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In Preiser v. Rodriguez, 411 U. S. 475, 411 U. S. 497, the Court noted with implicit approval the view of other federal courts that res judicata principles fully apply to civil rights suits brought under that statute. See also Huffman v. Pursue, Ltd., 420 U. S. 592, 420 U. S. 606, n. 18; 418 U. S. 554, n. 12. The cases noted in Preiser applied res judicata to issues decided both in state civil proceedings, e.g., Coogan v. Cincinnati Bar Assn., 431 F.2d 1209, 1211 (CA6 1970), and state criminal proceedings, e.g., Goss v. Illinois, 312 F.2d 257, 259 (CA7 1963). The virtually unanimous view of the Courts of Appeals since Preiser has been that § 1983 presents no categorical bar to the application of res judicata and collateral estoppel concepts. E.g., Robbins v. District Court, 592 F.2d 1015 (CA8 1979); Jennings v. Caddo Parish School Bd., 531 F.2d 1331 (CA5 1976); Lovely v. Laliberte, 498 F.2d 1261 (CA1 1974); Brown v. Georgia Power Co., 491 F.2d 117 (CA5 1974); Tang v. Appellate Division, 487 F.2d 138 (CA2 1973).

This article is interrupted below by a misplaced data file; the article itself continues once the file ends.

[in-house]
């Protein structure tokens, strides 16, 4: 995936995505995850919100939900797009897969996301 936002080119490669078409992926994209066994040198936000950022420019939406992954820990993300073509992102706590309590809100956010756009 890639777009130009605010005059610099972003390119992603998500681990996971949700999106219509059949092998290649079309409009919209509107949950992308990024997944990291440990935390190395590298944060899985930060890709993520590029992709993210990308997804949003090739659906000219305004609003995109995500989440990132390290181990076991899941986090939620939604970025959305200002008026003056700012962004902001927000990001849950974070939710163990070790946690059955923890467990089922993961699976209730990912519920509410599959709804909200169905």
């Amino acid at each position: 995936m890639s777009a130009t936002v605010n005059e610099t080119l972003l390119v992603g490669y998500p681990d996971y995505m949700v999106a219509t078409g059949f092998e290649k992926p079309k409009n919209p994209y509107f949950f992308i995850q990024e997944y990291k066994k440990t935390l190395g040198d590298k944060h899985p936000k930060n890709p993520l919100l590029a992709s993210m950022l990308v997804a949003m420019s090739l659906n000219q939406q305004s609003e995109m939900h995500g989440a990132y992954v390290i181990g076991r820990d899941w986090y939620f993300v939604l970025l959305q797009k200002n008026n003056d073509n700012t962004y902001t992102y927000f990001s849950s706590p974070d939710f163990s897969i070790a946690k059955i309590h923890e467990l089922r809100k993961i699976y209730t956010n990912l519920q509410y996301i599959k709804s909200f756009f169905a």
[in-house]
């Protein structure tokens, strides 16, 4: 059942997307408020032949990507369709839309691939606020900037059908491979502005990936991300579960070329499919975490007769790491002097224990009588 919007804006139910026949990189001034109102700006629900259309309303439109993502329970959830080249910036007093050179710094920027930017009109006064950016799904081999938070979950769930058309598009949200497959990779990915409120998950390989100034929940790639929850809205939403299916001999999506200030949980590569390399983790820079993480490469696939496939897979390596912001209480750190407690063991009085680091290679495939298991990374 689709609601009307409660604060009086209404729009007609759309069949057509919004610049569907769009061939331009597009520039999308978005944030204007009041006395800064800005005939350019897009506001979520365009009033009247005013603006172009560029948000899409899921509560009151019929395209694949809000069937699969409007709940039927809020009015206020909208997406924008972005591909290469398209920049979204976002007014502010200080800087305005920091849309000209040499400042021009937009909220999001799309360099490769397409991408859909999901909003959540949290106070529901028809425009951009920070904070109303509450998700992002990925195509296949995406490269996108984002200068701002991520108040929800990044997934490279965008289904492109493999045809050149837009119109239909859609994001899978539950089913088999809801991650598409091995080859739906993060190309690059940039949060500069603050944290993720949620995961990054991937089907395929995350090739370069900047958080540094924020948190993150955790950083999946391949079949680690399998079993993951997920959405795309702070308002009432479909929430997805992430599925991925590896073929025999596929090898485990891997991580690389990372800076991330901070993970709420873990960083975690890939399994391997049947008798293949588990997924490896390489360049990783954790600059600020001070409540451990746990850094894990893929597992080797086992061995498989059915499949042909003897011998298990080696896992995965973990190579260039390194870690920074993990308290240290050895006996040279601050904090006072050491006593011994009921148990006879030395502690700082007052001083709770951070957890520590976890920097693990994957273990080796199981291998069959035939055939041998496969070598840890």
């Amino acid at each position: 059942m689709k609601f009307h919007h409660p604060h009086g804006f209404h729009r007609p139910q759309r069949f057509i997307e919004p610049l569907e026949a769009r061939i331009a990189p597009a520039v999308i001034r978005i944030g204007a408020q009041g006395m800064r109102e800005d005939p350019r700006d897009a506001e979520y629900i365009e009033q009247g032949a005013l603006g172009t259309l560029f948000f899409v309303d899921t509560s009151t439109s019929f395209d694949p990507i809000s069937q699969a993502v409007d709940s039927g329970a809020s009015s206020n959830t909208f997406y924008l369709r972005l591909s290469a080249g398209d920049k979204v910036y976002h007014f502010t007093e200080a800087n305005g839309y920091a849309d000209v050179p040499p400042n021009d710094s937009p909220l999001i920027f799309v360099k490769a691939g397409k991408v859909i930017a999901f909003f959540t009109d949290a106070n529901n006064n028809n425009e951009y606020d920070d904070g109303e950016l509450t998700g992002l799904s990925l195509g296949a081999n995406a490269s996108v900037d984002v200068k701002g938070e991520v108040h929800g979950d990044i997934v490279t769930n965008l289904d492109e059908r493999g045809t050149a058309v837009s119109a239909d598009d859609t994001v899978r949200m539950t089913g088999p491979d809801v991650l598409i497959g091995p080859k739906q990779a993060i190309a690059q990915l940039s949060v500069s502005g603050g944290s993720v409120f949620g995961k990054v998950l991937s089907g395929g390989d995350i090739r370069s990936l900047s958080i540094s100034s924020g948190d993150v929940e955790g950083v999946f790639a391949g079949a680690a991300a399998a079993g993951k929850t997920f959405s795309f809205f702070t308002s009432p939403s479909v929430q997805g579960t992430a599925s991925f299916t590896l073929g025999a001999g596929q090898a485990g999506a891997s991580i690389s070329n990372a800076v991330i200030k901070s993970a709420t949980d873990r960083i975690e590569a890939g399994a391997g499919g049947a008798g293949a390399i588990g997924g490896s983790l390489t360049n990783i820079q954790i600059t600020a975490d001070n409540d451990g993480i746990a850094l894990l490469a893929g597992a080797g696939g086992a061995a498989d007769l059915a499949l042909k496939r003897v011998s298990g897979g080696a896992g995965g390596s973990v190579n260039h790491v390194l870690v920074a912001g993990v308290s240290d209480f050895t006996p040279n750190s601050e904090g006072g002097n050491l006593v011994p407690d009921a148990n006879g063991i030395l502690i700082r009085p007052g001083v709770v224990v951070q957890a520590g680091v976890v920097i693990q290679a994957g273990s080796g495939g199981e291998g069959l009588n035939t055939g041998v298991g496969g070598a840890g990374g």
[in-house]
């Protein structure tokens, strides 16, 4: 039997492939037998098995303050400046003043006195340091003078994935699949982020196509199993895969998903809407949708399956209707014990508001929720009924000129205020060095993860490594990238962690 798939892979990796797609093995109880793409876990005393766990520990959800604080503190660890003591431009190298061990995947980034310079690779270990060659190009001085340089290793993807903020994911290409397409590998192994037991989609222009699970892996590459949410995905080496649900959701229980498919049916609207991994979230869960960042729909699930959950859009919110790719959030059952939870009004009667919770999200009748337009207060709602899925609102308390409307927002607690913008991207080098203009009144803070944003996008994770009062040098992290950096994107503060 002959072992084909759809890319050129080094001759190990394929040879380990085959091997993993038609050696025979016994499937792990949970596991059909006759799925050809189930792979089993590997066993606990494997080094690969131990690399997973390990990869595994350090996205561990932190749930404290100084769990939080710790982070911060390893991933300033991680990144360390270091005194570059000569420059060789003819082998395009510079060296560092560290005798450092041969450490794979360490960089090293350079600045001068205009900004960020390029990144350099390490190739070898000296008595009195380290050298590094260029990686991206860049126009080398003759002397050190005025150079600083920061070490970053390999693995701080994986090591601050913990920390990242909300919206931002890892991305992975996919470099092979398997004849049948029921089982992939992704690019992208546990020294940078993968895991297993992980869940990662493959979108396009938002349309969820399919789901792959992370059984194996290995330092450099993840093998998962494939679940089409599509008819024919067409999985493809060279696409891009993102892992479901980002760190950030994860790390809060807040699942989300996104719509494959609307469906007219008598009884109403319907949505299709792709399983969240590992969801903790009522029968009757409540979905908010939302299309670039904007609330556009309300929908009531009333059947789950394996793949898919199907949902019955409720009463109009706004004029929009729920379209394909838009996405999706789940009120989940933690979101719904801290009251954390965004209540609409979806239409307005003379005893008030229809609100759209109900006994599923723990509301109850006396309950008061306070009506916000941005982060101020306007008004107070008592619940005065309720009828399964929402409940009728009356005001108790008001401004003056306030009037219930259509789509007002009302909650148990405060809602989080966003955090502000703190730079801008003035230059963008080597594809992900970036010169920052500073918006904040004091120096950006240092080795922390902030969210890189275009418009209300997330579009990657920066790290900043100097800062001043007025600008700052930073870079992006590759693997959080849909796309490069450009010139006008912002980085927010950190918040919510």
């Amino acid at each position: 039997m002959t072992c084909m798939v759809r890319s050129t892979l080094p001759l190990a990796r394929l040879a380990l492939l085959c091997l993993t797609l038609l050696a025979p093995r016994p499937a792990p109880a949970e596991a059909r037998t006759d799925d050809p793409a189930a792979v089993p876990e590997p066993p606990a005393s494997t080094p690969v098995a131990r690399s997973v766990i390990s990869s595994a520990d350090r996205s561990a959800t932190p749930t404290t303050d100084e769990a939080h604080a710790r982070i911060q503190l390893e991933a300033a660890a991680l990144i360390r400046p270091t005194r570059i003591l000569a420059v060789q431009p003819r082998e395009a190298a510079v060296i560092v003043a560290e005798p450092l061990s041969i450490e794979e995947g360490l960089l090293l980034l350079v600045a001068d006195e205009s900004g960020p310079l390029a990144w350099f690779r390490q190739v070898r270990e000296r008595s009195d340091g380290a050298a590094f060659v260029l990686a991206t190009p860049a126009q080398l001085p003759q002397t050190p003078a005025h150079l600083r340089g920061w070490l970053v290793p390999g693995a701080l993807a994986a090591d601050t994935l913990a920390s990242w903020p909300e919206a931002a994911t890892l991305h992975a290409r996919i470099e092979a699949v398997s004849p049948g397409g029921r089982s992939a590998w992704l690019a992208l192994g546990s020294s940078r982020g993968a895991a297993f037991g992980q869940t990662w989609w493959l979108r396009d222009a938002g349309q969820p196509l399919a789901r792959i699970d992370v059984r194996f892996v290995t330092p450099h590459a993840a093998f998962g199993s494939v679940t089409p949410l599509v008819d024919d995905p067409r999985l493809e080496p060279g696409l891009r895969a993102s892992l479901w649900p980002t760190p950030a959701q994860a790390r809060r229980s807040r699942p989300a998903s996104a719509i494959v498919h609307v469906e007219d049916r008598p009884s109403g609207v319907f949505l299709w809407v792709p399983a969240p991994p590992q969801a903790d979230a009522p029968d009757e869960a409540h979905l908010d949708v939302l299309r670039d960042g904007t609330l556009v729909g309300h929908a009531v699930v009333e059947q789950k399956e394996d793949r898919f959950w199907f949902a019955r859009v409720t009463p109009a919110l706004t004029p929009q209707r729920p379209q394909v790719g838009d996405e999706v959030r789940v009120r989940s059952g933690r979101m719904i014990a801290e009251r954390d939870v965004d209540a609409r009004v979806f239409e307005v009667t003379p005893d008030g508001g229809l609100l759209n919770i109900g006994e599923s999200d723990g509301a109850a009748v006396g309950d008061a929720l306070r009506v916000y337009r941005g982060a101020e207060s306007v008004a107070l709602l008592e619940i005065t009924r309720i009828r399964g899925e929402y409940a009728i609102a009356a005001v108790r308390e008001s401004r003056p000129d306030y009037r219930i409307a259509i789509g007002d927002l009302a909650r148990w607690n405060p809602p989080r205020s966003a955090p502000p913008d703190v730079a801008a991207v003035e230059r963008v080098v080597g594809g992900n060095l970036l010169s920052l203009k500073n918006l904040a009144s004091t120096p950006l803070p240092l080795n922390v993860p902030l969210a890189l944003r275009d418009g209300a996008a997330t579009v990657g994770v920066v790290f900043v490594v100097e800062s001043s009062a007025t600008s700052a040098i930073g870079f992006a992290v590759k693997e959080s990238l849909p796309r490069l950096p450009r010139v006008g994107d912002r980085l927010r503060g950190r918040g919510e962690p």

A very few courts have suggested that the normal rules of claim ...

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